The aim of this study is to investigate the effectiveness of Compassionate Mind Training among university students experiencing self-criticism.

University students are faced with multiple psychological and social stressors throughout their studies. This puts them at risk of experiencing poorer psychological wellbeing and self-criticism. Diminished psychological wellbeing is associated with poorer academic outcomes, university dropout and poorer social functioning.

Compassionate Mind Training was developed to target self-criticism and promotes wellbeing by cultivating compassion. Research suggests CMT can significantly reduce psychological distress and self-criticism, and improve wellbeing.

Details of the study include: 

  • Participants who wish to participate in the study will be required to attend an 8 consecutive-week group therapy session at the School of Psychology, the University of Queensland, St Lucia.
  • Each session will run for 150 minutes, with groups consisting of approximately 20 people and 2 facilitators (a registered clinical psychologist and a provisional psychologist). Group programs will start between the end of February and beginning of March, 2022. We are aiming to run groups on a Monday.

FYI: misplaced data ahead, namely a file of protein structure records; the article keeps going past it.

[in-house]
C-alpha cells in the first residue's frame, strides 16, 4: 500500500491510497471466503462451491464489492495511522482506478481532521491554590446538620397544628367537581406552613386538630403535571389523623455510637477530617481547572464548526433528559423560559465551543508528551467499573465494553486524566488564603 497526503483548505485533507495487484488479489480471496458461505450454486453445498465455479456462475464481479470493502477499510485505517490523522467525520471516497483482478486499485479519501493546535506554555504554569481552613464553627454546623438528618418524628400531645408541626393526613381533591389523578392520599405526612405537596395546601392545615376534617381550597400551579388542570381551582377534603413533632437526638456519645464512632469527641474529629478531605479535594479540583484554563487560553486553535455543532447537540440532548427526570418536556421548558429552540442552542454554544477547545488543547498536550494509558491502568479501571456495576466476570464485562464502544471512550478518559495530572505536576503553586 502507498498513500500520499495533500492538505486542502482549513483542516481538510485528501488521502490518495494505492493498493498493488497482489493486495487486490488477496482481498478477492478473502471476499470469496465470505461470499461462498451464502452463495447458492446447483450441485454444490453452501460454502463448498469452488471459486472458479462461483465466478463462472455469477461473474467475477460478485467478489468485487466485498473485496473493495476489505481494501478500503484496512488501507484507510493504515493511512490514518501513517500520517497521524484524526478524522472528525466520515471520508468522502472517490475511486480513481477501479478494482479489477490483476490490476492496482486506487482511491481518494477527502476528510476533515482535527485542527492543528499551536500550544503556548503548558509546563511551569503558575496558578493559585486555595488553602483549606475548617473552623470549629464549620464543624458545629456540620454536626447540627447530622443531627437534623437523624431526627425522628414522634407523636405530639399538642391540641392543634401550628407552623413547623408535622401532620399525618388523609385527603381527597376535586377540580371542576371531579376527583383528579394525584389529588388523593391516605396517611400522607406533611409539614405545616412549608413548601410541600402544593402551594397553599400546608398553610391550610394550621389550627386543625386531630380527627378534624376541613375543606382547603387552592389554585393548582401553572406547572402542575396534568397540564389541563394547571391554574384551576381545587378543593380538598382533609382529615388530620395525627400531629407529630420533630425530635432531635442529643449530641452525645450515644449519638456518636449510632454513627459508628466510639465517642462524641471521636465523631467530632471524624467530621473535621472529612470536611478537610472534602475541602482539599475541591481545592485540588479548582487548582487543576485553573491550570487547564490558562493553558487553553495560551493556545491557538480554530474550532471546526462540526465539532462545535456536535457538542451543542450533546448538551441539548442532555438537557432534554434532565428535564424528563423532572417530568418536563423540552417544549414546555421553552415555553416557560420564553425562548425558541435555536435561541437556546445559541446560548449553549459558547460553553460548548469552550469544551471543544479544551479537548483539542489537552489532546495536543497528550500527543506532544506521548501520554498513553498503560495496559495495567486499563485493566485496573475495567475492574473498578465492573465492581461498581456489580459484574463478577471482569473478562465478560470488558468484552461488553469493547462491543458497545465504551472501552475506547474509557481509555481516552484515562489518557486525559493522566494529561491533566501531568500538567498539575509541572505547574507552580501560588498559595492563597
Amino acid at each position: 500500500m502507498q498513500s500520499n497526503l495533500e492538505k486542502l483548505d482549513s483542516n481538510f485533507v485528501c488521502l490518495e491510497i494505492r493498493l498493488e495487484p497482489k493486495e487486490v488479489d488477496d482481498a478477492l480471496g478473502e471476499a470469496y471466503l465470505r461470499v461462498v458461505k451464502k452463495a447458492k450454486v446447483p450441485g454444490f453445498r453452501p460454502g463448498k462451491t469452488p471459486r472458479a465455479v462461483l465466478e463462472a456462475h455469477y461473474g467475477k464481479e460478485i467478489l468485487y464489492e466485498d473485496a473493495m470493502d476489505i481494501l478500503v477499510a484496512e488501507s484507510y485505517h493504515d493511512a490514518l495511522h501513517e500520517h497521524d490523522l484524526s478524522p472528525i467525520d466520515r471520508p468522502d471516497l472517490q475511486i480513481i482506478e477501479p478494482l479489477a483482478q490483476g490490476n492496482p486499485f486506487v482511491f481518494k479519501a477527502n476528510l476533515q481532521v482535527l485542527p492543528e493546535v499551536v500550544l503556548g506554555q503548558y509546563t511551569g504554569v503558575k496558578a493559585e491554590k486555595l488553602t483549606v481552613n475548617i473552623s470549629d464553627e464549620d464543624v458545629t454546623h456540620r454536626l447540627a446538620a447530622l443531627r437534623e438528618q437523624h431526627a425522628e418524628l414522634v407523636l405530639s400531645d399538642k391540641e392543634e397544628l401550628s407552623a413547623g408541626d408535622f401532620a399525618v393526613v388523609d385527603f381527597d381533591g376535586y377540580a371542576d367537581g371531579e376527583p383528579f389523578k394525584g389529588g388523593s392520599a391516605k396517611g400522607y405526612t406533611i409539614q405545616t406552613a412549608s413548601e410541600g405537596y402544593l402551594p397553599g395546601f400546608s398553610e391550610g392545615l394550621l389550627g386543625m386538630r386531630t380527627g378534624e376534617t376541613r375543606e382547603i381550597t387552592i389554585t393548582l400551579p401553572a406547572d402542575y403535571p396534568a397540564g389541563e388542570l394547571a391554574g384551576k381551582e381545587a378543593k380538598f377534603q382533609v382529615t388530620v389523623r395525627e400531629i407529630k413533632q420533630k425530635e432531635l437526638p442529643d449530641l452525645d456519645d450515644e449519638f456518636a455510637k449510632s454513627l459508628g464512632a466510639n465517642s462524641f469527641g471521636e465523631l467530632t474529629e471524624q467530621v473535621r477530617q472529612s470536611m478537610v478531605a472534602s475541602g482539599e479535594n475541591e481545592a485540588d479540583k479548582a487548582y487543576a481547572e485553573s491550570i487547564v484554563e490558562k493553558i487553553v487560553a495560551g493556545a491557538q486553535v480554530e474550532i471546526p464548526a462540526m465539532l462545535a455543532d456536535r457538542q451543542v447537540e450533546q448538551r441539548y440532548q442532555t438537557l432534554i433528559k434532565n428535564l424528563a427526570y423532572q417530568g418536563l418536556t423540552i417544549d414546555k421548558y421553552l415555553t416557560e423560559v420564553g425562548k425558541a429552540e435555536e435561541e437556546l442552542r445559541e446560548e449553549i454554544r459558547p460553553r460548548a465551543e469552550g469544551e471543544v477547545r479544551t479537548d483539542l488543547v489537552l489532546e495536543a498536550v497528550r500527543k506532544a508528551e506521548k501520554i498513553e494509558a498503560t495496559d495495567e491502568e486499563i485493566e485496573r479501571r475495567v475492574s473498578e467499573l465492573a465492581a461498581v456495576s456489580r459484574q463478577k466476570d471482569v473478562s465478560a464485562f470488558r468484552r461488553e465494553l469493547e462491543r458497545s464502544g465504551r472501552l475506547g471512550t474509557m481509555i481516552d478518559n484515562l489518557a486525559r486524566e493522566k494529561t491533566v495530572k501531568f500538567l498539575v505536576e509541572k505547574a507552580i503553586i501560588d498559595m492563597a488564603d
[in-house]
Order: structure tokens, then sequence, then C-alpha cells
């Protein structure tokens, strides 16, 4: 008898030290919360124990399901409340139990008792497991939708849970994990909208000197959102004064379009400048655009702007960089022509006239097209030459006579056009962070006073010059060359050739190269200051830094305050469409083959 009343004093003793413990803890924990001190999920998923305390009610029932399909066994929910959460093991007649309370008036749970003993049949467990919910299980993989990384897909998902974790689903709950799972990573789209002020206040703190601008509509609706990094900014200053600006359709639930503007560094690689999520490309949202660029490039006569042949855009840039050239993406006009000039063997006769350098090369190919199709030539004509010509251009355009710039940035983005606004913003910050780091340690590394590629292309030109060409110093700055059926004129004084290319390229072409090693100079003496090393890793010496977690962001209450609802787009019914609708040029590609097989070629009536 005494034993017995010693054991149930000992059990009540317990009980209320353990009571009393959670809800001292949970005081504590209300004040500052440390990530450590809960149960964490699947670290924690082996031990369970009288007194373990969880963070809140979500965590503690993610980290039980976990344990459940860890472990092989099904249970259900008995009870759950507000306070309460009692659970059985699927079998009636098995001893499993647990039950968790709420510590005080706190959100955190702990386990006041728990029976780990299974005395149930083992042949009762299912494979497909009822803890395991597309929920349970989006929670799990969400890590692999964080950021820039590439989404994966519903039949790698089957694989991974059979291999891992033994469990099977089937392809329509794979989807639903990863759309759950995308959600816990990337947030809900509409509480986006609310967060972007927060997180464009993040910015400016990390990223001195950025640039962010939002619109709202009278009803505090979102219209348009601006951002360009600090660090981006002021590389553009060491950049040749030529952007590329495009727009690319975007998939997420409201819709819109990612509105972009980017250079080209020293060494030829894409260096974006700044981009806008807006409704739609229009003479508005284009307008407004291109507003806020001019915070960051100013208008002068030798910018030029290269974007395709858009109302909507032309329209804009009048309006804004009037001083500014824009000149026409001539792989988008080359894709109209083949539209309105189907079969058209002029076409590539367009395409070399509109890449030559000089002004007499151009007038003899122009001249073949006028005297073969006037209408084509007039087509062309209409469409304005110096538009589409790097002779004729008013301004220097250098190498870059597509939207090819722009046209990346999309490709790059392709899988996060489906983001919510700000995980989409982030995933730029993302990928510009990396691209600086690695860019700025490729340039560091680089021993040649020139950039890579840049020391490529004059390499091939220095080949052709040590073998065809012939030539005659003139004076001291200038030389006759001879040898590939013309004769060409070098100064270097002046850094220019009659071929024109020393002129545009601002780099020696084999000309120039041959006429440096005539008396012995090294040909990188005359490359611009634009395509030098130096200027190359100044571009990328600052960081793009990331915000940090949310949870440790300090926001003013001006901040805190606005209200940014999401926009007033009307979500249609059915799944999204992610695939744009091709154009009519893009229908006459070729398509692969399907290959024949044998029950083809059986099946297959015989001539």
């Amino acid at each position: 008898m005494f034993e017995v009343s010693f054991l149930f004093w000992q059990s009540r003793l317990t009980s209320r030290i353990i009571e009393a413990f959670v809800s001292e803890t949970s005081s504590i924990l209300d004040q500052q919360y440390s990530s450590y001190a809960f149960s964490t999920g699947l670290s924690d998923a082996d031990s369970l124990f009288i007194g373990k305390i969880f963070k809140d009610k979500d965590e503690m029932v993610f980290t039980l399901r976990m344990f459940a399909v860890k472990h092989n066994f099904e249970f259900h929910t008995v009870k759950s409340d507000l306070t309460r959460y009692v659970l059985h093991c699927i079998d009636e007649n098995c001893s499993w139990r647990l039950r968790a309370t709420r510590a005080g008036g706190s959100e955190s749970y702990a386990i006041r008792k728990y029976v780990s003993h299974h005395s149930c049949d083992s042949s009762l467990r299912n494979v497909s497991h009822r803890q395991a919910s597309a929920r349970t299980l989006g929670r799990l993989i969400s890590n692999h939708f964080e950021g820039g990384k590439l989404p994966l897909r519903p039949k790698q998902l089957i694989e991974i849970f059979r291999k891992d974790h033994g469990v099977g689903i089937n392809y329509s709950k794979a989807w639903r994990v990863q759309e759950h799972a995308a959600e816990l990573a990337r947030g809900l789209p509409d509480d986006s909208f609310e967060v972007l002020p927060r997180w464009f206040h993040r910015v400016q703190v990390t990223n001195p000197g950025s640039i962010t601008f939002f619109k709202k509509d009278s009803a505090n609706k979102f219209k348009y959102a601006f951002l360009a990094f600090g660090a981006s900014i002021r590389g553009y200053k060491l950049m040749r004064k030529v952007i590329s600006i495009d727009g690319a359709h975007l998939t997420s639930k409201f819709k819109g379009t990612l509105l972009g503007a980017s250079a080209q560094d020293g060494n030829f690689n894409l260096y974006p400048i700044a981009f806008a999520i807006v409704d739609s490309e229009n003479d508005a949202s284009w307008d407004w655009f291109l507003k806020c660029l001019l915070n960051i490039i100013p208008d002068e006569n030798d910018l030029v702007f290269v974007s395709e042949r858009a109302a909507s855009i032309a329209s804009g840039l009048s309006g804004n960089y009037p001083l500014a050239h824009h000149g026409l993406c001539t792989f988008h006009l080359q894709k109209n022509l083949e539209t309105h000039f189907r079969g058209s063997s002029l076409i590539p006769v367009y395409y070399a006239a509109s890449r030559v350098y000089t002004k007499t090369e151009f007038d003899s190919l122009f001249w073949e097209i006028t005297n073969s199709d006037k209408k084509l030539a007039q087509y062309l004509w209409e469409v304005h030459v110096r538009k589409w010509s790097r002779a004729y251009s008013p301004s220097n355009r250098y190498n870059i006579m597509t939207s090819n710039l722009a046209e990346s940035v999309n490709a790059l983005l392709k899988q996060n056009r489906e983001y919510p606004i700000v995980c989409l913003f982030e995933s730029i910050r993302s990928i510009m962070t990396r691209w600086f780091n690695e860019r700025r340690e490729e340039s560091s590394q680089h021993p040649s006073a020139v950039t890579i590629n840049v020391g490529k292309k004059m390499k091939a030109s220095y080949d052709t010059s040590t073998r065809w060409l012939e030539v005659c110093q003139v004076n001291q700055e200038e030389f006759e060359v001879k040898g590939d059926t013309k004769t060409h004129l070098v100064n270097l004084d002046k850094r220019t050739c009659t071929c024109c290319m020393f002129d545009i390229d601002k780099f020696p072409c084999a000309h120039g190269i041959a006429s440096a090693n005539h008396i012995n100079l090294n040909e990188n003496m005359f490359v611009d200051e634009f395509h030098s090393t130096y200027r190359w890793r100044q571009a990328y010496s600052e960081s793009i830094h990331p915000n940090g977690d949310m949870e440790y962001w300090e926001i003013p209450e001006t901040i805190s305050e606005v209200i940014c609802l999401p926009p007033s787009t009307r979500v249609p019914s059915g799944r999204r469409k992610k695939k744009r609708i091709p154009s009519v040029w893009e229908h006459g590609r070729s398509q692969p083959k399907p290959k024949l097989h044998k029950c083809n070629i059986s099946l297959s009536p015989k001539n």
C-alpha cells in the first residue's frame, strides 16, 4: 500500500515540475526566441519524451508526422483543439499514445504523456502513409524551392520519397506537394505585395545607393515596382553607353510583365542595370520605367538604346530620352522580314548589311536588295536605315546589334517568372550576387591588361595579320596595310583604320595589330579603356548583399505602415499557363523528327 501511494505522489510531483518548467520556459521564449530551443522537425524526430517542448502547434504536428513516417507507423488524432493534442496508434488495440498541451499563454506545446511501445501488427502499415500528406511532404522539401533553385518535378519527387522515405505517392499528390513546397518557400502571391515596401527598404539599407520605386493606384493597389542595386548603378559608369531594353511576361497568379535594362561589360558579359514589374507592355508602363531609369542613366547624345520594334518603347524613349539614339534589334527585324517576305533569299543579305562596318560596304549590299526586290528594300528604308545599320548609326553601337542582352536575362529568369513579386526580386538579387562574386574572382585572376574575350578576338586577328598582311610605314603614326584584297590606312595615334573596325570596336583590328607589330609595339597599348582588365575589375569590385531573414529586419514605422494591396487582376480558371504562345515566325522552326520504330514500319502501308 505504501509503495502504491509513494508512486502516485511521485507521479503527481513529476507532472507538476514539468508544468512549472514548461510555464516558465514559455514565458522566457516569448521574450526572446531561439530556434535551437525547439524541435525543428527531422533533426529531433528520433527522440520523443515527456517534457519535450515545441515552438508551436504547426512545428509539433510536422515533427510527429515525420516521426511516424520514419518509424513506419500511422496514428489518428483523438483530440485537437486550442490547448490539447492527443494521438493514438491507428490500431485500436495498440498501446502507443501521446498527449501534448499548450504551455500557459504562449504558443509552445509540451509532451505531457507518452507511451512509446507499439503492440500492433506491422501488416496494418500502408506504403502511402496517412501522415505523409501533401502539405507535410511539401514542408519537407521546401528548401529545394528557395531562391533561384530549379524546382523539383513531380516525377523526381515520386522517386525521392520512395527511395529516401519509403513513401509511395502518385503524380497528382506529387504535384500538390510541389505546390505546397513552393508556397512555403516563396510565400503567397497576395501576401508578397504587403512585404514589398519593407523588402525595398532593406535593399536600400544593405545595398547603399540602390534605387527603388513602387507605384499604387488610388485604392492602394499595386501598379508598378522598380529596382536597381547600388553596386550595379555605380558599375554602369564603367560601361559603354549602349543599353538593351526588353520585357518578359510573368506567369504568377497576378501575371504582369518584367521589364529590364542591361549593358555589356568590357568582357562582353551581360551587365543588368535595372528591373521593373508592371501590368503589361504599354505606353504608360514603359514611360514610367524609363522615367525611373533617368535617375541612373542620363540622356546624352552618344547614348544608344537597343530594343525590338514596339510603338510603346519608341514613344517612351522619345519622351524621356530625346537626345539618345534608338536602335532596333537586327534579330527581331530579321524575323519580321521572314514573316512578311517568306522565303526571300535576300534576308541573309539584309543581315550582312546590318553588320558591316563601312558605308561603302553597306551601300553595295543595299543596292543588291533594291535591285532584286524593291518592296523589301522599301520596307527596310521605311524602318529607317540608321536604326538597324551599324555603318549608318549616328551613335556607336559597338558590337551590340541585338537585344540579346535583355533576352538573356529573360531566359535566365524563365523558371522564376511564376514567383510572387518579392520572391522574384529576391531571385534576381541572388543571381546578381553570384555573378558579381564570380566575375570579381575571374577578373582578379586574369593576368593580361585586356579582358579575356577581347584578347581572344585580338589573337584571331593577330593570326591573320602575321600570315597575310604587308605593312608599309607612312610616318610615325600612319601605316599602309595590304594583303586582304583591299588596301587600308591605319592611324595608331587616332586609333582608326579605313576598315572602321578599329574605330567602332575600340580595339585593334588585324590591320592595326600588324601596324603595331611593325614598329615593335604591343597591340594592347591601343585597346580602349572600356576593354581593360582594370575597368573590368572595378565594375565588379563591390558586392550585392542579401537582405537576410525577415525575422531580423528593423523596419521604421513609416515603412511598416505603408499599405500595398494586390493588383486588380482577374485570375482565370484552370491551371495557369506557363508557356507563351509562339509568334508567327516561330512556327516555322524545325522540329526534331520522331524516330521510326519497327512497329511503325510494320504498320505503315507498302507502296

• Spaces are limited for the program. In total we will be recruiting up to 80 participants. We will be recruiting from January 2022 until spaces are filled.
  • Participants will be required to complete questionnaires at 3 time points, 1) upon recruitment, 2) at week 8 and 3) at a 3-month follow-up.
  • Participants will be required to attend all sessions.
  • There is no cost, outside of the time to complete the questionnaires. All sessions are free.

Eligibility 

  • Participants must be over the age of 18.
  • Participants must be studying at the University of Queensland.
  • Participants must have at least moderate levels of self-criticism. This will be assessed by the researchers.

Register your interest

Register your interest by completing the form in the link below. 

Register your interest

This study has been approved by The University of Queensland Human Research Ethics Committee [Approval No.2021/HE001780]